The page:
Petrovic says the team is making it possible for scientists to virtually explore reefs in the lab, allowing them to time-travel from year to year and track the growth and decline of individual colonies, and to study spatial and temporal relationships across the reef.

“We’re speeding up the digitization and annotation, and clearing a path to letting machine-learning techniques carry more of this burden,” Petrovic said. “This is all terribly exciting, and with much more to come. But the most rewarding aspect for me is the interdisciplinary collaboration that makes it possible in the first place, that lets us apply a decade of visualization research in support of vital ecological work.”

Beyond advancing the state of science in order to better safeguard coral reefs, the team’s research is literally giving coral reefs a voice. The 100 Island Challenge’s adoption of 3D digital tools allows the public at large to dive and experience these stunning ecosystems in virtual reality, to see what otherwise cannot be seen, and hopefully become stewards for coral reef preservation. “If a photo is worth a thousand words,” observed CHEI’s Kuester, “just imagine what a fully interactive 3D environment can accomplish for scientific storytelling.”

September 18, 2017. A team of archaeologists from the University of California San Diego and two leading Israeli universities has wrapped up a three-week expedition to document two major sites in Israel using the latest in 3D scientific visualization technologies.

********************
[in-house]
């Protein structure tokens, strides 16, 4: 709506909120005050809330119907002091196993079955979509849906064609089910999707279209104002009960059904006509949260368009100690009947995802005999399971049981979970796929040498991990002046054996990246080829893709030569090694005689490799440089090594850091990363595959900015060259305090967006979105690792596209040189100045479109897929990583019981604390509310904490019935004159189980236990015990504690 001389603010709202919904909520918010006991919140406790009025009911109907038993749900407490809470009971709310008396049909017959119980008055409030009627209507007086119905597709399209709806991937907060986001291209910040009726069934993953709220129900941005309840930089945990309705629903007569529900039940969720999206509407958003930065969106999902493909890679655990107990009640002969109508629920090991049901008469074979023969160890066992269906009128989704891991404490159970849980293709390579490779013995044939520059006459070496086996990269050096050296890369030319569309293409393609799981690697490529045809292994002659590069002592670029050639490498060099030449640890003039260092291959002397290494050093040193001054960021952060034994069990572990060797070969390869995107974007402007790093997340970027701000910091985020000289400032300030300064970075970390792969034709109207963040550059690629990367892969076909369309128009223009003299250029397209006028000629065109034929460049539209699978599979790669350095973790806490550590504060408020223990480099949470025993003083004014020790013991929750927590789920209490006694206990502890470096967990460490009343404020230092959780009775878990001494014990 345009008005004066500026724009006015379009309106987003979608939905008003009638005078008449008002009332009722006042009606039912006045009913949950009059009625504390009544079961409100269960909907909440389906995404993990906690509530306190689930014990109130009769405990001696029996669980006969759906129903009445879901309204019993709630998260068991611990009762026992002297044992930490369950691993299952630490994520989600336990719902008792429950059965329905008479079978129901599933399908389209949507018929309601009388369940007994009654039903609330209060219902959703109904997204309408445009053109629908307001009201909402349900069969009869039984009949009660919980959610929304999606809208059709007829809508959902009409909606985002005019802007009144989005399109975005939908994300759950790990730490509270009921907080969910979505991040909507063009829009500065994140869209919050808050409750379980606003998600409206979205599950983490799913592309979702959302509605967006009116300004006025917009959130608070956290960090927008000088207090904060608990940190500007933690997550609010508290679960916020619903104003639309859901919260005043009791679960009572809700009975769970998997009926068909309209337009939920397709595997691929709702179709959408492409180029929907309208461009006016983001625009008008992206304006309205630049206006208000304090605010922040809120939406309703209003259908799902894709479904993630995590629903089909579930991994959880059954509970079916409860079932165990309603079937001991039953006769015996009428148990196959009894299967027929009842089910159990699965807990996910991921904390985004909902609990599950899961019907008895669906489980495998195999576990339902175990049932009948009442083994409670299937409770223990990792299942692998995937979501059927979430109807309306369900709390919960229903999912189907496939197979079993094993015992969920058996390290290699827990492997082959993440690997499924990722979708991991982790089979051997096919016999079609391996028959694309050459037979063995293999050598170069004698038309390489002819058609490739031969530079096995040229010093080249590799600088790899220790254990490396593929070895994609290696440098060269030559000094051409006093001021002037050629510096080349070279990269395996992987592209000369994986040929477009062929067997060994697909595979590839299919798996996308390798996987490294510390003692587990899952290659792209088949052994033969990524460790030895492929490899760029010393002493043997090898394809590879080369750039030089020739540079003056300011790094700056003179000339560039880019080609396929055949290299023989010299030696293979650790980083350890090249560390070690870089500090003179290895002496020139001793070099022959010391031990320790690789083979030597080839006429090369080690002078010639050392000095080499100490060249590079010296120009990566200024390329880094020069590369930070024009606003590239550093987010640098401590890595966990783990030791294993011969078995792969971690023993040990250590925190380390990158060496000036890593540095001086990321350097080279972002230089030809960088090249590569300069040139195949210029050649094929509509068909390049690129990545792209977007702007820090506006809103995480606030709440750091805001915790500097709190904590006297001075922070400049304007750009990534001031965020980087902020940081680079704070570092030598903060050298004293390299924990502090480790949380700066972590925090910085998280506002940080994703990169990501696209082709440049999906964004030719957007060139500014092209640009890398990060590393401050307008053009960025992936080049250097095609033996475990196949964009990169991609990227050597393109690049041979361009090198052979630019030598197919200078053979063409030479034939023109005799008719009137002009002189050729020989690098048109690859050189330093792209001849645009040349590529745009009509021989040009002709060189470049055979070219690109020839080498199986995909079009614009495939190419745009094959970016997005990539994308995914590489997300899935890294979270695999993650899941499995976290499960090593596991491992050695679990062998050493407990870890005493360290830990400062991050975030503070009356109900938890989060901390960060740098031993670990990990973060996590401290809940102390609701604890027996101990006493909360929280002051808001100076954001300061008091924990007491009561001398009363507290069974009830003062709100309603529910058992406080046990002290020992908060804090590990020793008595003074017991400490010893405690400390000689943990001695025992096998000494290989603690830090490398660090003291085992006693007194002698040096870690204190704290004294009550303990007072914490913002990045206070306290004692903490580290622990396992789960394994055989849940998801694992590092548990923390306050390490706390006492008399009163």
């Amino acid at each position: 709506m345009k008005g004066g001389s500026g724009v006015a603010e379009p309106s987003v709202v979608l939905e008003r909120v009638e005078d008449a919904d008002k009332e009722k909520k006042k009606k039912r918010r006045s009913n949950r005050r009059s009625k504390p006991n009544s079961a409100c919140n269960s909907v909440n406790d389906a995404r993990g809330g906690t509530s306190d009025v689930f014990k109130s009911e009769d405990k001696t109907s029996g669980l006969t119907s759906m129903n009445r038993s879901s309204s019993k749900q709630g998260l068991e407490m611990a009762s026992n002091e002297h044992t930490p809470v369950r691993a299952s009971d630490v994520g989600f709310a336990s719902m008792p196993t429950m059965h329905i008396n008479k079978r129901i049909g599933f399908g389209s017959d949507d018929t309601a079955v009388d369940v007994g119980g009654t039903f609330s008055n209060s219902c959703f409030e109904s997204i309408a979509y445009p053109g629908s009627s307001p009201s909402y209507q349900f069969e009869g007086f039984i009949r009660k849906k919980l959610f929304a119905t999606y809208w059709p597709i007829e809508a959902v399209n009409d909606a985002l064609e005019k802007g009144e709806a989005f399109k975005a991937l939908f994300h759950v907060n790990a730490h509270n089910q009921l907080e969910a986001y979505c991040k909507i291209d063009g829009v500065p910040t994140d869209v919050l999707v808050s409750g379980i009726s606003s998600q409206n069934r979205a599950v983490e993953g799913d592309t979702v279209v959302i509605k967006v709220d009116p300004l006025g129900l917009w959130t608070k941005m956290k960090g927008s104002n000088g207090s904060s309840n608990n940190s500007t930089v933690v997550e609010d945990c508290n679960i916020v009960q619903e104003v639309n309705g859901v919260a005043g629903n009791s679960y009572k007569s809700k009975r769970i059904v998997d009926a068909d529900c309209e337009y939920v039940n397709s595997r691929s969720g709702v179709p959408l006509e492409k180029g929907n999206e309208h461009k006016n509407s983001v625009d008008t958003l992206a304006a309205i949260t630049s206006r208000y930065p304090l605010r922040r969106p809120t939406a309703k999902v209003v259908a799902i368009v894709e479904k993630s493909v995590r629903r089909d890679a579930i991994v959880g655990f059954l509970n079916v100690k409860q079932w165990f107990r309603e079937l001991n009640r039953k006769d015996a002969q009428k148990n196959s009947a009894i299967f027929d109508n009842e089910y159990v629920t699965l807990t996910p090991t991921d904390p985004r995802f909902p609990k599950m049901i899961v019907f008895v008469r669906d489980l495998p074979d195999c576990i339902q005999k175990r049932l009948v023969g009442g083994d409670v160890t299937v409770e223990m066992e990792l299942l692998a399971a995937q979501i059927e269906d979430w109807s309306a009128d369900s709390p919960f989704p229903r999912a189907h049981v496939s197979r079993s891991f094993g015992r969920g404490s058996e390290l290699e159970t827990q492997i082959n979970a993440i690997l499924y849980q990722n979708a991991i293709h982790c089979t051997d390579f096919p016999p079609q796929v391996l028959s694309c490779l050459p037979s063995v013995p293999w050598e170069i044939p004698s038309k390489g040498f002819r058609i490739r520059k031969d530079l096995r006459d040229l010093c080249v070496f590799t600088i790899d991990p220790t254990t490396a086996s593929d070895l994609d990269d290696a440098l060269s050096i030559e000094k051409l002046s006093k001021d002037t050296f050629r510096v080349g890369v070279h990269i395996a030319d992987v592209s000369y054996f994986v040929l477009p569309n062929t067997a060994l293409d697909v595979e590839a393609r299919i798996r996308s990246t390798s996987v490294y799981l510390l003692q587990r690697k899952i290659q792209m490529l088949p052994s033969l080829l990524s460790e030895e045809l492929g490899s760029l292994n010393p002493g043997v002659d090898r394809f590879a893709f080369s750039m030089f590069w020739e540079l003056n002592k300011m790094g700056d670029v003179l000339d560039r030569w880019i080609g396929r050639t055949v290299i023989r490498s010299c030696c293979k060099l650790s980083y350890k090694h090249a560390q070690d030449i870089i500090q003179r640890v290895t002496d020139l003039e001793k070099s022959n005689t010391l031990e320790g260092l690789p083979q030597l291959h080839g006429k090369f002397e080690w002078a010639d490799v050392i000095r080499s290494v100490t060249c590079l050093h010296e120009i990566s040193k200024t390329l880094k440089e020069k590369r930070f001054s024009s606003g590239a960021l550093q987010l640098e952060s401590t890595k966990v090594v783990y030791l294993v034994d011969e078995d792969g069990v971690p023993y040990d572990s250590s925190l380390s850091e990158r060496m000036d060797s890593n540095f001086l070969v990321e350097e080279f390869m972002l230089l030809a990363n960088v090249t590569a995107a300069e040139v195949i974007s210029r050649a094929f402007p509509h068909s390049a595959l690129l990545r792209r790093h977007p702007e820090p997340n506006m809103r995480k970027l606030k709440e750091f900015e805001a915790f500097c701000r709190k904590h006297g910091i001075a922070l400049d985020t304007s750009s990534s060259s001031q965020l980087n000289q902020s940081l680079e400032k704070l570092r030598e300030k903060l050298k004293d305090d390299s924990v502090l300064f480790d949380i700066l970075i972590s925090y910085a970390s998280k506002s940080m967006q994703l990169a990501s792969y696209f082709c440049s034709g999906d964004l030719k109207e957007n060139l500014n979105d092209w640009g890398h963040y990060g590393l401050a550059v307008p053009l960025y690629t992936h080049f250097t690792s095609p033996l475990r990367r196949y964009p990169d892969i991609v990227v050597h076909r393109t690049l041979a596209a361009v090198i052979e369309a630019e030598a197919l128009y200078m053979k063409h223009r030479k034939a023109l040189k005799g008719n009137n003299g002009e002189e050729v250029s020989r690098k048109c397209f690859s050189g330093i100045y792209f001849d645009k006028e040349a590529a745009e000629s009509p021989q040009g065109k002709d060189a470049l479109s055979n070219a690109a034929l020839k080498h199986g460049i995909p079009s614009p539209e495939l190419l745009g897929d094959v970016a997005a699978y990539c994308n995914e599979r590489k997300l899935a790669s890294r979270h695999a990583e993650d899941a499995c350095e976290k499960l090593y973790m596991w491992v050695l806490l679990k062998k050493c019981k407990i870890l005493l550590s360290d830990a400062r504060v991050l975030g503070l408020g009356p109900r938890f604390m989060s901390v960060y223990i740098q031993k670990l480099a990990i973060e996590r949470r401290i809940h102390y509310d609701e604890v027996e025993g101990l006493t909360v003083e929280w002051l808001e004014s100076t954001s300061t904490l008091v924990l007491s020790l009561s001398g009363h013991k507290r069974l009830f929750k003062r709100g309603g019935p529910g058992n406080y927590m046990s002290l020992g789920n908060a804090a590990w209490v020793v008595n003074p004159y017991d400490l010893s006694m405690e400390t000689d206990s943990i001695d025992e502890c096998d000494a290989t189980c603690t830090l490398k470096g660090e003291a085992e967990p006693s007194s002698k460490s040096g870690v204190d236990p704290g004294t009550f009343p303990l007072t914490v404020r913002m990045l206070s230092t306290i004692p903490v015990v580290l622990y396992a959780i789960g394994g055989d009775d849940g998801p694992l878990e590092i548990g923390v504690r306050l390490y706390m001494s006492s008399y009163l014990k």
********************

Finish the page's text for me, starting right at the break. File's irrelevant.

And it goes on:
The expedition, led by UC San Diego Department of Anthropology professor Thomas E. Levy, involved a land-and-sea approach to understanding trade and exchange during Biblical times, at sites dating to the Iron Age, circa 1200 to 586 BC. Officially sanctioned by The Explorers Club, the expedition carried Explorers Club Flag #179 to the ancient mining region of Timna in southern Israel as well as to Tel Dor on the Mediterranean coast, the site of a submerged port facility.

“Between the two sites, we captured more than 24,000 high-definition photos for use in creating 3D computer models of these two very historic areas,” said Levy, who directs UC San Diego’s Center for Cyber-Archaeology and Sustainability (CCAS), based in the Qualcomm Institute, and co-directs the Scripps Center for Marine Archaeology (SCMA). “Back in San Diego, we’ll be processing the images to build large-scale virtual models to help archaeologists and students better understand the two historically important regions in Israel and how they were united in antiquity through the copper trade.”

Explorers Club Flag 179 at the submerged Iron Age port adjacent to Tel Dor, Israel.  Thomas Levy (left) and Assaf Yasur-Landau (right) display the flag in rough water. (Photo courtesy T.E. Levy, Scripps Center for Marine Archaeology)